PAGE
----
Dr. Susan Block's birthday
Saturday, June 10 2000
At around noon, Kim, Paul and I went on a drive over the Santa Monica Mountains into the bland ho-humness of Encino.
While waiting for Kim out on the steps of an apartment building, I told Paul about the preposterous premise of the movie Encino Man, in which a stone-age man is found frozen in the San Fernando Valley soil by a group of digging teenagers. I couldn't recall exactly the process that had led to the freezing, since in Encino it's hot a lot more than it's cold, but that didn't matter. It was hook to a conversational absurdity to which Paul returned repeatedly throughout the rest of the day.
On the way back to Santa Monica, I suggested we come back on the 101 through North Hollywood, mainly because I'm interested in how the San Fernando Valley hooks into the northeast sector of Los Angeles. Whenever I live in a new place, I find myself trying to form a theory of how the political divisions relate to the geography, climate and terrain.
In preparation for what I anticipated would be a long and crazy night, I took at least one nap today. Paul cooked us a dinner of angel hair pasta, and (owing perhaps to his considerable cooking experience) it didn't clump into unpleasant dreadlocks. These days, Kim and I even have a wine cabinet with a variety of bottles to choose from. It's an indication of my increasing lack of punkrockitude that I always have more alcohol on hand than my friends and I can drink in a single night. To achieve this state requires one of more of the following:
- Not many friends (that's sort of punk rock, but anyone who is punk rock and has alcohol should also have lots of friends)
- Friends who don't drink much alcohol (definitely not very punk rock)
- Lots of alcohol on hand (meaning money up front and thinking ahead - not very punk rock)
- Not much personal desire to drink alcohol (not very punk rock)
The entertainment for tonight was a birthday party at the new offices of Dr. Susan Block. Due to limited space and police harrassment, she recently moved her studio from Hope Street across from the Morrison Hotel in downtown LA to an undisclosed location on Flower Street, also in downtown LA. The location wasn't entirely undisclosed in as much as friends of the studio (people such as Kim) are routinely encouraged to appear.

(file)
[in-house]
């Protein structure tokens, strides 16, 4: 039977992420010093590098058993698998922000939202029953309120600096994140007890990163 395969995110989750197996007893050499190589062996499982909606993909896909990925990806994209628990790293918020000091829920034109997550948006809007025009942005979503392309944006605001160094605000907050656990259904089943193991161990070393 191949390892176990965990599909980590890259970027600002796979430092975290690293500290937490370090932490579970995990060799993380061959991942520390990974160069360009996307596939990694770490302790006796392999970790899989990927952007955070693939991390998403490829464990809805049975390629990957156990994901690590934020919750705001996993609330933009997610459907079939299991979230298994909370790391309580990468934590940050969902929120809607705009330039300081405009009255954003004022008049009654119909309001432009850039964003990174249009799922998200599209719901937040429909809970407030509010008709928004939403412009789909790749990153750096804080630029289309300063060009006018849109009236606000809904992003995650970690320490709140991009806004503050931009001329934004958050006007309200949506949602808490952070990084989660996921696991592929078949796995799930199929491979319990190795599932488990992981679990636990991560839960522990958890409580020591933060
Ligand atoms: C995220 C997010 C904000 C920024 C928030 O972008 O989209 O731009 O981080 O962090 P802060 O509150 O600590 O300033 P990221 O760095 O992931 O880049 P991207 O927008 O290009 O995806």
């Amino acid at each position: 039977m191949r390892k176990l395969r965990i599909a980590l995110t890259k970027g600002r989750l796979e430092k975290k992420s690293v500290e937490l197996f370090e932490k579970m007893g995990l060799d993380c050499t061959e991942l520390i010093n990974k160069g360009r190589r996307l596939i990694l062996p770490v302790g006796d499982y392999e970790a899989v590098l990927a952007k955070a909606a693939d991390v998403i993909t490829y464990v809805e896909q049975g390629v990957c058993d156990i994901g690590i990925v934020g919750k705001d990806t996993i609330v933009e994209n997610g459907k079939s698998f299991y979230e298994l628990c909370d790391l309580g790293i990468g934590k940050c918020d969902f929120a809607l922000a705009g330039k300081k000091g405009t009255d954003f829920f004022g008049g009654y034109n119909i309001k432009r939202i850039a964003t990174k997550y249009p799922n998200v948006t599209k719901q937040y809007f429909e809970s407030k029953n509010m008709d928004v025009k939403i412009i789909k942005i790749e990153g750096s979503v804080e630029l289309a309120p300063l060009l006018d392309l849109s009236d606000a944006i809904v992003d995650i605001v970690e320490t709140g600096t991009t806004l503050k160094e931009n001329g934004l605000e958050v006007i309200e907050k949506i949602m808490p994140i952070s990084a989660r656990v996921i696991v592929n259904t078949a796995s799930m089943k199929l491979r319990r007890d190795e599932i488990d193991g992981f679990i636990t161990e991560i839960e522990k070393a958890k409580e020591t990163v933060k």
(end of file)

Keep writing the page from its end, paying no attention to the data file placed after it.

On the way to a rendezvous with Anthea at her place in West Hollywood, we had to make a detour into the mountains near Studio City. It was out of the way, but sometimes you have to go out of the way on the way to a wacky night on the town.
We three, now joined by Anthea, took a cab from West Hollywood down the wide, stately glitzy glitz of Wilshire into the heart of Los Angeles. Kim had invited Cash to come, and there he was out in front of Susan Block's new studio all hopped-up to party, dressed as he was in his wacky head-to-toe shiny vinyl outfit. Susan Block's show was kind of low-energy tonight, and it wasn't really what Cash was looking for, so he didn't stay very long.
While Dr. Susan Block fielded a phone call from a woman wondering what she needed to know to go down on another woman, I went into the colorful bathroom near the bar to take a massive stink.
When I emerged, I found my companions hanging out at the makeshift bar. I say makeshift because though it looked commanding enough, Paul pointed out that it sagged noticeably whenever you leaned on it. It's hard to get drunk at a bar that seems likely to fall over, but Paul was trying, despite the other drugs in his system. In our state, Kim and I were nothing but thirsty for water. So Kim ordered up a round of bottled waters. The bartender expected drink tickets for our waters, but Kim (who felt she should at least be able to drink water for free at a place that benefited so much from her last appearance) claimed she had no idea where her drink ticket had gone.